NASA's Hubble Space Telescope has probed the bright core of comet 17P/Holmes, which, to the delight of sky watchers, mysteriously brightened by nearly a millionfold in a 24-hour period beginning 23 October 2007.
Astronomers used Hubble's powerful resolution to study Comet Holmes' core for clues about how the comet brightened. The orbiting observatory's Wide Field Planetary Camera 2 (WFPC2) monitored the comet for several days, snapping images on 29 Oct., 31 Oct., and 4 Nov. Hubble's crisp 'eye' can see objects as small as 33 miles (54 kilometres) across, providing the sharpest view yet of the source of the spectacular brightening.
The Hubble image at right, taken 4 Nov., shows the heart of the comet. The central portion of the image has been specially processed to highlight variations in the dust distribution near the nucleus. About twice as much dust lies along the east-west direction (the horizontal direction) as along the north-south direction (the vertical direction), giving the comet a 'bow tie' appearance.
The composite colour image at left, taken 1 Nov. by an amateur astronomer, shows the complex structure of the entire coma, consisting of concentric shells of dust and a faint tail emanating from the comet's right side.
The nucleus-the small solid body that is the ultimate source of all the comet's activity-is still swaddled in bright dust, even 12 days after the spectacular outburst. Most of what Hubble sees is sunlight scattered from microscopic particles,' explained Hal Weaver of The Johns Hopkins University Applied Physics Laboratory in Laurel, Md., who led the Hubble investigation. 'But we may finally be starting to detect the emergence of the nucleus itself in this final Hubble image.'
Hubble first observed Comet 17P/Holmes on 15 June 1999, when there was virtually no dusty shroud around the nucleus. Although Hubble cannot resolve the nucleus, astronomers inferred its size by measuring its brightness. Astronomers deduced that the nucleus' diameter was approximately 2.1 miles (3.4 kilometres), about the length of New York City's Central Park. They hope to use the new Hubble images to determine the size of the comet's nucleus to see how much of it was blasted away during the outburst.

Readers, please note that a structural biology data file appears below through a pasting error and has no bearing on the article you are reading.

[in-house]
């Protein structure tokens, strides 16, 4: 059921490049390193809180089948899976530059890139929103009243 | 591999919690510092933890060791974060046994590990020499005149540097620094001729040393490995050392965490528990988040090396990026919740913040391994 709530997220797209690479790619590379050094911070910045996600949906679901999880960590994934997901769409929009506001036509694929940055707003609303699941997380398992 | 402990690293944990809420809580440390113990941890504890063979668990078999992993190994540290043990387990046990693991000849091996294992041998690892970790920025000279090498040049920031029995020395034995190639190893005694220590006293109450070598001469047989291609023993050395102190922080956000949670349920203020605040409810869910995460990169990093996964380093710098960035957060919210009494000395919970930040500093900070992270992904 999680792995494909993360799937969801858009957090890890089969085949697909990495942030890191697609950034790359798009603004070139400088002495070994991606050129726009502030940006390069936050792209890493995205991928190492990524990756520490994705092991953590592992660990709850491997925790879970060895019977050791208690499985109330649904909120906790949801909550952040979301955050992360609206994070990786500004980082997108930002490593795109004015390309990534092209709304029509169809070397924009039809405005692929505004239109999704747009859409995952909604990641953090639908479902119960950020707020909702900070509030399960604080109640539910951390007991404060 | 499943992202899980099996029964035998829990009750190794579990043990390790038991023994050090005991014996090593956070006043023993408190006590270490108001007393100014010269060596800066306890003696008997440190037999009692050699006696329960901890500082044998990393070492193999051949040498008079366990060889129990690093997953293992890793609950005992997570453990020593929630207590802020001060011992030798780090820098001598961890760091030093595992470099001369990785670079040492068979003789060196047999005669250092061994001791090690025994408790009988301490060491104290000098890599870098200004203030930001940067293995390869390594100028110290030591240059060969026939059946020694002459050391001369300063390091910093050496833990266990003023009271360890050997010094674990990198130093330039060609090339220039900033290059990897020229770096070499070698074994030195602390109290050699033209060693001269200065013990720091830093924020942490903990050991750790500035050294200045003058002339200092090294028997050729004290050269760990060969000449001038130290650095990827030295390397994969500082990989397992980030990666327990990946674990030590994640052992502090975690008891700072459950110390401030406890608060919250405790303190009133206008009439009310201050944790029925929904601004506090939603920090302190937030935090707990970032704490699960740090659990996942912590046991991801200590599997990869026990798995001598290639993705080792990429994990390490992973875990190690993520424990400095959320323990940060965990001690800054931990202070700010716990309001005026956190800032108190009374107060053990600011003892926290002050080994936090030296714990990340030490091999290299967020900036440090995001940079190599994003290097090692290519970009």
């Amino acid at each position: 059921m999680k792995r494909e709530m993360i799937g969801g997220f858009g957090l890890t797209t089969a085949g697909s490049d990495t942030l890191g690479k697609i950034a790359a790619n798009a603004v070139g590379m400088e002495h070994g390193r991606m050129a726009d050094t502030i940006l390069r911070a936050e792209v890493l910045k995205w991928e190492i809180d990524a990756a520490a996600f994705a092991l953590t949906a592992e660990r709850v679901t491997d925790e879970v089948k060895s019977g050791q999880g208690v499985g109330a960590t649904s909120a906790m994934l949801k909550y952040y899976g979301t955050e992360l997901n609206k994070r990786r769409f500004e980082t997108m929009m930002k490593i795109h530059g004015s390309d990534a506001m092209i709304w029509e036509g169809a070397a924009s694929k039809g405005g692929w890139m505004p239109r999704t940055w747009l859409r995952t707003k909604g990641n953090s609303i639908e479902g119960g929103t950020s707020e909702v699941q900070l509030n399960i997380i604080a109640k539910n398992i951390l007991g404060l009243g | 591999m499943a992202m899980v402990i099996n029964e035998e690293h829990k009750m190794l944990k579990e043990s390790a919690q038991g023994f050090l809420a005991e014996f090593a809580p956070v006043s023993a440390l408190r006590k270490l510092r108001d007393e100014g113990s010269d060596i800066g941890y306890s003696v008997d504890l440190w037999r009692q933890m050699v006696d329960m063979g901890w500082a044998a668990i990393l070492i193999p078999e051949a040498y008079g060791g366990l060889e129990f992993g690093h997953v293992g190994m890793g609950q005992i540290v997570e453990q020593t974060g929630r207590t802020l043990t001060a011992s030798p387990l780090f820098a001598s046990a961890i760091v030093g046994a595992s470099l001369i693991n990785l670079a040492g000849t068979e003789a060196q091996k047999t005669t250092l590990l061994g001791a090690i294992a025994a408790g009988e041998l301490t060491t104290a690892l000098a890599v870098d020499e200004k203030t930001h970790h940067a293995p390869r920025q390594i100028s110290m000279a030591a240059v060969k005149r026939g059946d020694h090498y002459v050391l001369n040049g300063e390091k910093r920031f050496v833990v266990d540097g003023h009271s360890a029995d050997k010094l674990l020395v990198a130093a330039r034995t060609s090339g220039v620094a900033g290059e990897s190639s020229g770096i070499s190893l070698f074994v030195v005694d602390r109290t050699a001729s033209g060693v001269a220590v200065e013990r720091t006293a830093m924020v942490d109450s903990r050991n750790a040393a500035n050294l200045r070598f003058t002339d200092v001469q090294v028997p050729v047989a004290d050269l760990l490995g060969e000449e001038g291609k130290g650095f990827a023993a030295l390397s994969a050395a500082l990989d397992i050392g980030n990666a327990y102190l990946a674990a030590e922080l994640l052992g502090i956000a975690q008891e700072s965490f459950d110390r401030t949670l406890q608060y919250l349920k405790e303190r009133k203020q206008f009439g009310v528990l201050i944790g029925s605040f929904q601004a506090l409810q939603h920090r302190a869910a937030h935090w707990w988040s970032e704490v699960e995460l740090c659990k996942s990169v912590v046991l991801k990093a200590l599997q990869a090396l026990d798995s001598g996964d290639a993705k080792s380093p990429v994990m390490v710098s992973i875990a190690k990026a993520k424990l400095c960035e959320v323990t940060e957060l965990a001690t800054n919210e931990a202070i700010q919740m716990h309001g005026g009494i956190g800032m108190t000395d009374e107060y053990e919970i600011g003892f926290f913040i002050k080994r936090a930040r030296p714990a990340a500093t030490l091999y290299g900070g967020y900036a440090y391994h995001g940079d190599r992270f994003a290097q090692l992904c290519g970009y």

Hubble's two earlier snapshots of Comet Holmes also showed some interesting features. On 29 Oct., the telescope spied three 'spurs' of dust emanating from the nucleus, while the Hubble images taken on 31 Oct. revealed an outburst of dust just west of the nucleus.
The Hubble images, however, do not show any large fragments near the nucleus of Comet Holmes, unlike the case of Comet 73P/Schwassmann-Wachmann 3 (SW3). In the spring of 2006 Hubble observations revealed a multitude of 'mini-comets' ejected by SW3 after the comet increased dramatically in brightness.
Ground-based images of Comet Holmes show a large, spherically symmetrical cloud of dust that is offset from the nucleus, suggesting that a large fragment broke off and subsequently disintegrated into tiny dust particles after moving away from the main nucleus.
Unfortunately, the huge amount of dust near the comet's nucleus and the comet's relatively large distance from Earth (149 million miles, or 1.6 astronomical units, for Holmes versus 9 million, or 0.1 astronomical unit for SW3), make detecting fragments near Holmes nearly impossible right now, unless the fragments are nearly as large as the nucleus itself.
The Hubble Comet Holmes observing team comprises H. Weaver and C. Lisse (The Johns Hopkins University Applied Physics Laboratory); P. Lamy (Laboratoire d'Astrophysique de Marseille, France); I. Toth (Konkoly Observatory, Hungary); M. Mutchler (Space Telescope Science Institute); W. Reach (California Institute of Technology); and J. Vaubaillon (California Institute of Technology).
The Hubble Space Telescope is a project of international cooperation between NASA and the European Space Agency. The Space Telescope Science Institute conducts Hubble science operations. The institute is operated for NASA by the Association of Universities for Research in Astronomy, Inc., Washington. The Applied Physics Laboratory, a not-for-profit division of The Johns Hopkins University, meets critical national challenges through the innovative application of science and technology.